10 Best beaches in Kenya

written by
Olga Sitnitsa

updated 10.07.2023

Lapped by the Indian Ocean, and straddling the equator Kenya is a richly rewarding beach travel destination. With Mount Kenya rising above a magnificent landscape of forested hills, patchwork farms and wooded savanna, the country’s dramatic geography has a lot to offer. Read on to find out the best beaches in Kenya.

The information in this article is inspired by The Rough Guide to Kenya, your essential guide for visiting Kenya.

1. Diani Beach

Best for: ultimate beach break

One of the best beaches in Kenya - Diani Beach ought to fulfil most dreams about the archetypal palm-fringed paradise. The sand is soft and brilliantly white; the sea is turquoise and usually crystal-clear; the reef is a safe thirty-minute swim or a ten-minute boat ride away. Overhead, the coconut palms create pools of cool shade and keep up a perpetual slow sway as the breeze rustles through their fronds.

Find more accommodation options to stay near Diani Beach.

Diani Beach in Kenya © Shutterstock

Diani Beach in Kenya © Shutterstock

2. Shela Beach

Best beach in Kenya for soft white sands

If you want to spend all your time on the beach, staying in Shela is the obvious solution, and there’s an ever-growing range of quite stylish possibilities there, including one hostel where you can also camp.

Here you will find the beach of uninterrupted, empty sand flanked by high dunes. Founded by 17th-century refugees from Manda Island, Shela is also the site of a striking Friday Mosque built in 1829 and famed for its 18-metre minaret.

palm-trees-shela-beach-lamu-island-kenya-shutterstock_237986455

Shela Beach, Lamu island, Kenya © Shutterstock

3. Lamu Beach

Best for: secluded beach break

A usually deserted 12km sickle of white sand, backed by empty sand dunes, Lamu Beach is one of the best beaches in Kenya; you half-expect Robinson Crusoe to come striding out of the heat haze. Unprotected by a reef, the sea here has some motion to it, and it is one of the few places on the coast where, at certain times of the year, you can bodysurf.

Unfortunately, security can be an issue – women may find that wanderers along the beach can be a nuisance, muggings are not unheard of, and there have been incidents of rape. Stay within shouting distance of other sunbathers and preferably go to the beach in company.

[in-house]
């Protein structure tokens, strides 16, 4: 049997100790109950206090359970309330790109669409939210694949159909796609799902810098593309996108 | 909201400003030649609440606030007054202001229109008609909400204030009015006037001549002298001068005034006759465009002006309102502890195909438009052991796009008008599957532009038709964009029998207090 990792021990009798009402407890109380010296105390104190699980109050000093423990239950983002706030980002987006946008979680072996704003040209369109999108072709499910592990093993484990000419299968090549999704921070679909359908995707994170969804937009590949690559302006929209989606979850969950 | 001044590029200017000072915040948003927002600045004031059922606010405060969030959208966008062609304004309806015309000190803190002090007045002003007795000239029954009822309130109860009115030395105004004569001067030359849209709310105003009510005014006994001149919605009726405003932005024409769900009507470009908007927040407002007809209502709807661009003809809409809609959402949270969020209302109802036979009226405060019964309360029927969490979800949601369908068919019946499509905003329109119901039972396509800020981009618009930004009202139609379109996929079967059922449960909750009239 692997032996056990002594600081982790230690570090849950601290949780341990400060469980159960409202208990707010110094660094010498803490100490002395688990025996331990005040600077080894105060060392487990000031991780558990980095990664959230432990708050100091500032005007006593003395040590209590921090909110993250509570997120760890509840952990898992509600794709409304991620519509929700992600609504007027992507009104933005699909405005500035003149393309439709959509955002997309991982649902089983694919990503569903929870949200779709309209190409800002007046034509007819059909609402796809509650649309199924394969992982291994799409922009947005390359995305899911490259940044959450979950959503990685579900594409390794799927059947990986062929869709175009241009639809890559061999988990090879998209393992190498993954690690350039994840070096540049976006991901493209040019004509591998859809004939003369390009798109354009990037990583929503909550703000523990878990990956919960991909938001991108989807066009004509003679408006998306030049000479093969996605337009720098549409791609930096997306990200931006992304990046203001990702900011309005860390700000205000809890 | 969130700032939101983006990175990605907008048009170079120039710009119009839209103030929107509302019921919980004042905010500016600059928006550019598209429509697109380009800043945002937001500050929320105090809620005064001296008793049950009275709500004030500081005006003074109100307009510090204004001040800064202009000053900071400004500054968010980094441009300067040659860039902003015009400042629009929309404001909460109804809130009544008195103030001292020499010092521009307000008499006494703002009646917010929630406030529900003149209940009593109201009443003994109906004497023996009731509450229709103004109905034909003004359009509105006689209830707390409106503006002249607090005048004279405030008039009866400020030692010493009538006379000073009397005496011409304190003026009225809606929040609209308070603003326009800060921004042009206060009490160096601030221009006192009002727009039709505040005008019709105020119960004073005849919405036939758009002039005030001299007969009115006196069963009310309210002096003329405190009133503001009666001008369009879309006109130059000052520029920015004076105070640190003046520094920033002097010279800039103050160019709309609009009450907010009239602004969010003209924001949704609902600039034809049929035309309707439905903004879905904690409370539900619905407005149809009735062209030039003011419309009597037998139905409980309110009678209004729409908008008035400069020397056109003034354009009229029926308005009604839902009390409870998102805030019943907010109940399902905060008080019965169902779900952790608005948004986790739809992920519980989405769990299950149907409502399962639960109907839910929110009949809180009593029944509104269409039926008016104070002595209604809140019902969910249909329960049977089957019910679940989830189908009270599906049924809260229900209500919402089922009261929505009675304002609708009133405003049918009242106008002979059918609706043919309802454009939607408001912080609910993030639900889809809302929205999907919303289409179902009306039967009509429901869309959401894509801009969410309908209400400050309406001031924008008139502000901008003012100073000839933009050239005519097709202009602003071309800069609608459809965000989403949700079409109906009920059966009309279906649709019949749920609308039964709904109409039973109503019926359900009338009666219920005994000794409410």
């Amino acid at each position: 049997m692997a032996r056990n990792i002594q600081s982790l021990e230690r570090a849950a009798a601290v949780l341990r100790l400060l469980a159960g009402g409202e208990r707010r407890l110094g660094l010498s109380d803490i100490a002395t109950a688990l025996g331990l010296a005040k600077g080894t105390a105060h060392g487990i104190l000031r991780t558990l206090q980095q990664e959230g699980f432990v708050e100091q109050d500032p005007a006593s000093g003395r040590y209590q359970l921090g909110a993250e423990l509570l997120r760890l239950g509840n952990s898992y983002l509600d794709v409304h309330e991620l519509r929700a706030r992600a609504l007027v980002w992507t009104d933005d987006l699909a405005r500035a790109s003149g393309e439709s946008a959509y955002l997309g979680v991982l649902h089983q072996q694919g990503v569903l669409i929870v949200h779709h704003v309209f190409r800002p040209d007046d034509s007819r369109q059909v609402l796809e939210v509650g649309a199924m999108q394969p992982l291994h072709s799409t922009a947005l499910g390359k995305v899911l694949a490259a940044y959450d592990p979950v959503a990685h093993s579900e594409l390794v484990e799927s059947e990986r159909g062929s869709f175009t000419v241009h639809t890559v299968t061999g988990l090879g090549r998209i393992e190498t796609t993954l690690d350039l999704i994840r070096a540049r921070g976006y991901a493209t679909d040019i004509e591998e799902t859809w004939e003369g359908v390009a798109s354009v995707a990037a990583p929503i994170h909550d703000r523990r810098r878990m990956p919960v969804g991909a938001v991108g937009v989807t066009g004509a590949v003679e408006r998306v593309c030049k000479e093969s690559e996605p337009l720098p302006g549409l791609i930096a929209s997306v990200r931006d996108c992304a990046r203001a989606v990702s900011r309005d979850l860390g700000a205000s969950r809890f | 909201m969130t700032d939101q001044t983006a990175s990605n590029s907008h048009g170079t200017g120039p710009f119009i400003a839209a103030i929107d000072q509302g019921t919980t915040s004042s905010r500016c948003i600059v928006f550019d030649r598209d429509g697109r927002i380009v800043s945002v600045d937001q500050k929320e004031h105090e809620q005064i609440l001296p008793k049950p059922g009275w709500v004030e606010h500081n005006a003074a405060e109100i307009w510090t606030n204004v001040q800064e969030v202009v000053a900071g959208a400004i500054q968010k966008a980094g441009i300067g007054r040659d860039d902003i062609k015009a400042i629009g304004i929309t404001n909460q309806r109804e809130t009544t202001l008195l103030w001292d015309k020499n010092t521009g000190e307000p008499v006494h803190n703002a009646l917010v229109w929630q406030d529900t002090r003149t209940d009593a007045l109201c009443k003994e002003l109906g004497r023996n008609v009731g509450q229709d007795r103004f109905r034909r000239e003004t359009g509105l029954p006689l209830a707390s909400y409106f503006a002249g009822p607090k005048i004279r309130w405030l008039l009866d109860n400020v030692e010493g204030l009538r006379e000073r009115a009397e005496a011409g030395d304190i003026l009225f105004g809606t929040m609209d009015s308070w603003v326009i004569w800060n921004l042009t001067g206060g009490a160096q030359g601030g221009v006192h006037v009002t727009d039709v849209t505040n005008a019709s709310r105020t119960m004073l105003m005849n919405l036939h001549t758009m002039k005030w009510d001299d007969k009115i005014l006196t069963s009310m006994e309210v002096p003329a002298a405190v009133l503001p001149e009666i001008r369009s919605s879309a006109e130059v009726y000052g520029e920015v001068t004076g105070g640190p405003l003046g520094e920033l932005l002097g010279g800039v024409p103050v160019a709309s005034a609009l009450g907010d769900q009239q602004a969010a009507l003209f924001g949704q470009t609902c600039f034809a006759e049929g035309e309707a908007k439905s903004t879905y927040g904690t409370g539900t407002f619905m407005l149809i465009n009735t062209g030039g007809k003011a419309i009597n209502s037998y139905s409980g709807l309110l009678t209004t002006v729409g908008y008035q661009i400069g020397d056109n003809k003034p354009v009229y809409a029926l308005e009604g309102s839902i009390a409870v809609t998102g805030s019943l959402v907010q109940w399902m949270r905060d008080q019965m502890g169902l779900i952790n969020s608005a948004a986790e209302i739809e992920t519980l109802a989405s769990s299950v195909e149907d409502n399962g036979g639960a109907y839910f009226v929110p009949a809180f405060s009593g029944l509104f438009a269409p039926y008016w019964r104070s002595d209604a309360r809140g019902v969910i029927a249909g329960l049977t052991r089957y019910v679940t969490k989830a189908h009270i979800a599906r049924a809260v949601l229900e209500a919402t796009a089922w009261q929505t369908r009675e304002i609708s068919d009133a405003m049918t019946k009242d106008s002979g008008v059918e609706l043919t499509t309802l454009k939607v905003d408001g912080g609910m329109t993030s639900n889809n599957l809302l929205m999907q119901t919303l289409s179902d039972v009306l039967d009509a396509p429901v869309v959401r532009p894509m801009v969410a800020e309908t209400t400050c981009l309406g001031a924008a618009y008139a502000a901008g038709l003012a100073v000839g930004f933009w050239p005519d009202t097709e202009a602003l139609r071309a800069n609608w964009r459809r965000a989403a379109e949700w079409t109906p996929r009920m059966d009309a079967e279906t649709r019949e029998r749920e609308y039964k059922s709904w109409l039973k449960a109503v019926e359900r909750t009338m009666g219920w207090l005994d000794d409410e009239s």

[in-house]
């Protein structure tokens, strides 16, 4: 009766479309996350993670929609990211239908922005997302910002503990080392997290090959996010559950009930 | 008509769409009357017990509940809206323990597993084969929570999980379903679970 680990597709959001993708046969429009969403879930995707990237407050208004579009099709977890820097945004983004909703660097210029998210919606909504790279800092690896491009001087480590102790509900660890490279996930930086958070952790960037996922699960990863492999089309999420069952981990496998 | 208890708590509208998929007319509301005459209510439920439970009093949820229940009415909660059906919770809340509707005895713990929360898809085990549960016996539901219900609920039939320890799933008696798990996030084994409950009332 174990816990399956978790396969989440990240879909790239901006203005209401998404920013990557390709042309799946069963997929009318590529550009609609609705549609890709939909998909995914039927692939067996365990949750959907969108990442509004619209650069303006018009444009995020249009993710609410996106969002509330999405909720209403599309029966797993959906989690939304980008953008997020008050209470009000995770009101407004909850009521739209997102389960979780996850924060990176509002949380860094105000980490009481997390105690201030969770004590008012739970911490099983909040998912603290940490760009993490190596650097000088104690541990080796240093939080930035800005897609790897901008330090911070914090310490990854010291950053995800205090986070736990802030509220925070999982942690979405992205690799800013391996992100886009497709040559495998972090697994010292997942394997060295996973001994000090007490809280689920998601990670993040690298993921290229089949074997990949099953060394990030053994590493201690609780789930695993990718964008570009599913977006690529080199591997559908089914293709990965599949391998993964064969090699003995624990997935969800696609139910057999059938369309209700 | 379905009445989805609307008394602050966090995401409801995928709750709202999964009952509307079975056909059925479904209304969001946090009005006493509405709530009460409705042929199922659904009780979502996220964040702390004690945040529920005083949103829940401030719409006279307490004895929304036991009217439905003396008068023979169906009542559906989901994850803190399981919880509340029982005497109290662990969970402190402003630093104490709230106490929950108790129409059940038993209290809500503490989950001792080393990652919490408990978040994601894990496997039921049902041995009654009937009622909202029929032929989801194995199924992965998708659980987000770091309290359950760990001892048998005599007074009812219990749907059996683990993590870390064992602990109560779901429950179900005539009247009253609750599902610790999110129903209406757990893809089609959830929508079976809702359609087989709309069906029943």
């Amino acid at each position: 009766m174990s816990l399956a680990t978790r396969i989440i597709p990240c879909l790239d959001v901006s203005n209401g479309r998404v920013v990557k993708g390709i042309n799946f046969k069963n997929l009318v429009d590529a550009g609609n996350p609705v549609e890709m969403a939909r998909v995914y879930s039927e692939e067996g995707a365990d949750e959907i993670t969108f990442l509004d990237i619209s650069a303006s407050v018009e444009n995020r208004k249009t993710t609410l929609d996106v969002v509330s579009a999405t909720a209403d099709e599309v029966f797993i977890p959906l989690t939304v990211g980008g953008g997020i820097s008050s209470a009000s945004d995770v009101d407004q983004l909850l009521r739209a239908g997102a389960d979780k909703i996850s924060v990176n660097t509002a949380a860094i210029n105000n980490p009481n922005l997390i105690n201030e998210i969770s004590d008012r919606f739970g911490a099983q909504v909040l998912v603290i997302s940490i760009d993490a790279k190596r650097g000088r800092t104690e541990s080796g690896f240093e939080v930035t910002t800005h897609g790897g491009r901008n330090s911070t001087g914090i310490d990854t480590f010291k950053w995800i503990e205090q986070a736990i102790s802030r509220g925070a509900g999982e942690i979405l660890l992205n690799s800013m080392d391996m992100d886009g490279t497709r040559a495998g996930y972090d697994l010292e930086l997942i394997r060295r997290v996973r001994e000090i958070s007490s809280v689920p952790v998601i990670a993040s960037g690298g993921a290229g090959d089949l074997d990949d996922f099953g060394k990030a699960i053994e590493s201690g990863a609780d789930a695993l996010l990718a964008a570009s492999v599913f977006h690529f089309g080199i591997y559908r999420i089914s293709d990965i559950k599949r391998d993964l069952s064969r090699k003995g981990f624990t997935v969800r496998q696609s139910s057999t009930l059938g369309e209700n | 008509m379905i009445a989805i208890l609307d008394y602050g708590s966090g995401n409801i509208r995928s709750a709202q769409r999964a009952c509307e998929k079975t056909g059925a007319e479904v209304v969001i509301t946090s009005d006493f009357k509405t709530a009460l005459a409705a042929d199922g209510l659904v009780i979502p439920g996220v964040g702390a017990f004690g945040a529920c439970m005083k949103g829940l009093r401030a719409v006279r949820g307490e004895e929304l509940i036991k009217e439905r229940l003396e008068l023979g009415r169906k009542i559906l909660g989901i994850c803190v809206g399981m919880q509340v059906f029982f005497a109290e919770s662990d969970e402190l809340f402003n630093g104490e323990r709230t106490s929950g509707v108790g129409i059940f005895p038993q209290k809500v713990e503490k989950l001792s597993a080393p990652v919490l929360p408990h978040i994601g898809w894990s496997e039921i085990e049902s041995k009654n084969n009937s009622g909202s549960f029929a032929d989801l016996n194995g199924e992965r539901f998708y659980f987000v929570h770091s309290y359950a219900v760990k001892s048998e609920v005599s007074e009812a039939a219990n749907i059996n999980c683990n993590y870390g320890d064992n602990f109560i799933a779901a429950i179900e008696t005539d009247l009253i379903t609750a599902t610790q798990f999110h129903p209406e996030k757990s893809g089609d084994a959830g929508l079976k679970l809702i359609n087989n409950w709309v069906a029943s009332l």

Find more accommodation options to stay in Lamu.

Lamu beach in Kenya © Shutterstock

Lamu beach in Kenya © Shutterstock

4. Shanzu Beach

Best beach in Kenya for turtle watching

At the northern end of the stretch of coast between Mombasa Island and Mtwapa Creek, Shanzu Beach is dominated by exclusive (if not particularly upmarket) holiday clubs. However, It has a couple of other attractions, and it’s possible to swim even at fairly low tide, with very good snorkelling for much of the year.

Several parts of Shanzu Beach, notably at Serena Beach Hotel, are popular egg-laying sites for sea turtles. There are educational talks about these endangered marine reptiles at the hotel, where the ban on motorized watersports is enforced (much of this sea area is a marine national park).

Find accommodation options to stay in Shanzu.

Shanzu beach, north of Mombassa, Kenya © Shutterstock

Shanzu beach, north of Mombassa, Kenya © Shutterstock

5. Watamu Beach

Best for: diving

Watamu can at first sight seem a bit superficial, consisting simply of a small agglomeration of hotels, a strip of beachfront private homes, a compact village shaded by coconut trees, and the beach. There are good reasons to come here, however, including the superb marine park, some interesting wildlife initiatives, youthful nightlife and the beautiful Watamu beach itself.

Watamu Beach is one of the best beaches in Kenya for diving, with its coral outcrop islands within swimming distance of the hotel gardens. Although they mostly started as fishing and diving centres, many of the hotels are getting involved with community and environmental projects that channel tourist excursion money into the local economy.

Find more accommodation options to stay in Watamu.

Watamu Beach, northern of Kenya © Shutterstock

Watamu Beach, northern of Kenya © Shutterstock